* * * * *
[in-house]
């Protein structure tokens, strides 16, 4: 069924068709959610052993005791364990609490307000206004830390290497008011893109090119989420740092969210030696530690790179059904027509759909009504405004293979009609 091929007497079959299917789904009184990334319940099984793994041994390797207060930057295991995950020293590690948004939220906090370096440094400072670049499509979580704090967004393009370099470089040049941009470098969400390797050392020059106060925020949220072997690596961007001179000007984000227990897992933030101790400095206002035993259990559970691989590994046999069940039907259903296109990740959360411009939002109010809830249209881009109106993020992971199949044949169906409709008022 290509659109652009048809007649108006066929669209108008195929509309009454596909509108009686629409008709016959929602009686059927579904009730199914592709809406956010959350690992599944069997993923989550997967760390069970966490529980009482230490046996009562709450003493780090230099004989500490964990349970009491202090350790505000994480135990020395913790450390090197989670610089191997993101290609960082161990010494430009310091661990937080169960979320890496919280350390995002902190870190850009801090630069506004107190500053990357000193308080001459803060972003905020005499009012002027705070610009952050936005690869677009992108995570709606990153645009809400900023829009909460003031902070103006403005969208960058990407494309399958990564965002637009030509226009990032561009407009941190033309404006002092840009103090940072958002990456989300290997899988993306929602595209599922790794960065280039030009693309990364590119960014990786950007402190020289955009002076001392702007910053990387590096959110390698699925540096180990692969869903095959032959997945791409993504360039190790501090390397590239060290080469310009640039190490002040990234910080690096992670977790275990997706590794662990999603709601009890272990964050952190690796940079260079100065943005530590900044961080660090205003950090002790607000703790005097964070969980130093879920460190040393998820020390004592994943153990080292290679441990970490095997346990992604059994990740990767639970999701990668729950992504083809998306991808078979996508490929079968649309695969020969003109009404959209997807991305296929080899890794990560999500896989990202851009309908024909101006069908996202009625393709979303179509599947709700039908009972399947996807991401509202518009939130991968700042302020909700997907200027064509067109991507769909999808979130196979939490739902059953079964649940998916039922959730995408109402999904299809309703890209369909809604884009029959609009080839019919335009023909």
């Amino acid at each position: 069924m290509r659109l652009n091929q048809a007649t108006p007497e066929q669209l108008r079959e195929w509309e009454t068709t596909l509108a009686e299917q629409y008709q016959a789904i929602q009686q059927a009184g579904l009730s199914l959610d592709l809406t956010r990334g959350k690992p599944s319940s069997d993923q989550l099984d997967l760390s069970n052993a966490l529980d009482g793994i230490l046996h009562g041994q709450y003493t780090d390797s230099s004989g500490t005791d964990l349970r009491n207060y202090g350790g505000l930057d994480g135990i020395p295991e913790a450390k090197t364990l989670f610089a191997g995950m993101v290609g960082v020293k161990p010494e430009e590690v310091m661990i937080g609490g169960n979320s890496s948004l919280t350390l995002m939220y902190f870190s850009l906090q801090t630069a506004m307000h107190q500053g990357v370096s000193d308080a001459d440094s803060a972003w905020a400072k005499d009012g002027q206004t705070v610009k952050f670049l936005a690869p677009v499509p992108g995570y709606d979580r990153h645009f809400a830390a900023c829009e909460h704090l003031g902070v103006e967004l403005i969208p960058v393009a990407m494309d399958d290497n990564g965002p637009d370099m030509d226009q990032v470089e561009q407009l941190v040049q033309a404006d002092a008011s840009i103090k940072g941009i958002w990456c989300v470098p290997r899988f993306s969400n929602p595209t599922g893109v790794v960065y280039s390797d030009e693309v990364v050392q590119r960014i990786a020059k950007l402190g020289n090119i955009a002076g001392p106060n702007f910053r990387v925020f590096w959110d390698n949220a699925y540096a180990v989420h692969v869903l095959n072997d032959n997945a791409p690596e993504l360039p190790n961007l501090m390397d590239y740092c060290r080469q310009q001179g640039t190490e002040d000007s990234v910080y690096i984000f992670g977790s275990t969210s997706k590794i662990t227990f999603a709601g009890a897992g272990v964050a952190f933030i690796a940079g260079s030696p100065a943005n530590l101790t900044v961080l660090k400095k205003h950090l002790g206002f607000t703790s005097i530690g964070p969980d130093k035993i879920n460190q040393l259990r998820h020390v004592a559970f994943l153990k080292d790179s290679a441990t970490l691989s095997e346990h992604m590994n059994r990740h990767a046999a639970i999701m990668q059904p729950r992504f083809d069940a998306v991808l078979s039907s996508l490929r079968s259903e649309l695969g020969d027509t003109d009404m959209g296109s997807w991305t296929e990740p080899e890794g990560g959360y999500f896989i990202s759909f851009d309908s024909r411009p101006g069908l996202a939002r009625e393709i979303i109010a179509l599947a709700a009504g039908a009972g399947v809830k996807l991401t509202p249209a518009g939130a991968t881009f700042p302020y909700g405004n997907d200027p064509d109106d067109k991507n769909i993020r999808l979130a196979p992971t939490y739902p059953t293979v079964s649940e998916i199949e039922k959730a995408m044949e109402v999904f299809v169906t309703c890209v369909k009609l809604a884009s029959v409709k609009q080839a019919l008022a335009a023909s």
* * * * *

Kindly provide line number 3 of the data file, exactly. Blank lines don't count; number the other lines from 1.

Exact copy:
């Amino acid at each position: 069924m290509r659109l652009n091929q048809a007649t108006p007497e066929q669209l108008r079959e195929w509309e009454t068709t596909l509108a009686e299917q629409y008709q016959a789904i929602q009686q059927a009184g579904l009730s199914l959610d592709l809406t956010r990334g959350k690992p599944s319940s069997d993923q989550l099984d997967l760390s069970n052993a966490l529980d009482g793994i230490l046996h009562g041994q709450y003493t780090d390797s230099s004989g500490t005791d964990l349970r009491n207060y202090g350790g505000l930057d994480g135990i020395p295991e913790a450390k090197t364990l989670f610089a191997g995950m993101v290609g960082v020293k161990p010494e430009e590690v310091m661990i937080g609490g169960n979320s890496s948004l919280t350390l995002m939220y902190f870190s850009l906090q801090t630069a506004m307000h107190q500053g990357v370096s000193d308080a001459d440094s803060a972003w905020a400072k005499d009012g002027q206004t705070v610009k952050f670049l936005a690869p677009v499509p992108g995570y709606d979580r990153h645009f809400a830390a900023c829009e909460h704090l003031g902070v103006e967004l403005i969208p960058v393009a990407m494309d399958d290497n990564g965002p637009d370099m030509d226009q990032v470089e561009q407009l941190v040049q033309a404006d002092a008011s840009i103090k940072g941009i958002w990456c989300v470098p290997r899988f993306s969400n929602p595209t599922g893109v790794v960065y280039s390797d030009e693309v990364v050392q590119r960014i990786a020059k950007l402190g020289n090119i955009a002076g001392p106060n702007f910053r990387v925020f590096w959110d390698n949220a699925y540096a180990v989420h692969v869903l095959n072997d032959n997945a791409p690596e993504l360039p190790n961007l501090m390397d590239y740092c060290r080469q310009q001179g640039t190490e002040d000007s990234v910080y690096i984000f992670g977790s275990t969210s997706k590794i662990t227990f999603a709601g009890a897992g272990v964050a952190f933030i690796a940079g260079s030696p100065a943005n530590l101790t900044v961080l660090k400095k205003h950090l002790g206002f607000t703790s005097i530690g964070p969980d130093k035993i879920n460190q040393l259990r998820h020390v004592a559970f994943l153990k080292d790179s290679a441990t970490l691989s095997e346990h992604m590994n059994r990740h990767a046999a639970i999701m990668q059904p729950r992504f083809d069940a998306v991808l078979s039907s996508l490929r079968s259903e649309l695969g020969d027509t003109d009404m959209g296109s997807w991305t296929e990740p080899e890794g990560g959360y999500f896989i990202s759909f851009d309908s024909r411009p101006g069908l996202a939002r009625e393709i979303i109010a179509l599947a709700a009504g039908a009972g399947v809830k996807l991401t509202p249209a518009g939130a991968t881009f700042p302020y909700g405004n997907d200027p064509d109106d067109k991507n769909i993020r999808l979130a196979p992971t939490y739902p059953t293979v079964s649940e998916i199949e039922k959730a995408m044949e109402v999904f299809v169906t309703c890209v369909k009609l809604a884009s029959v409709k609009q080839a019919l008022a335009a023909s």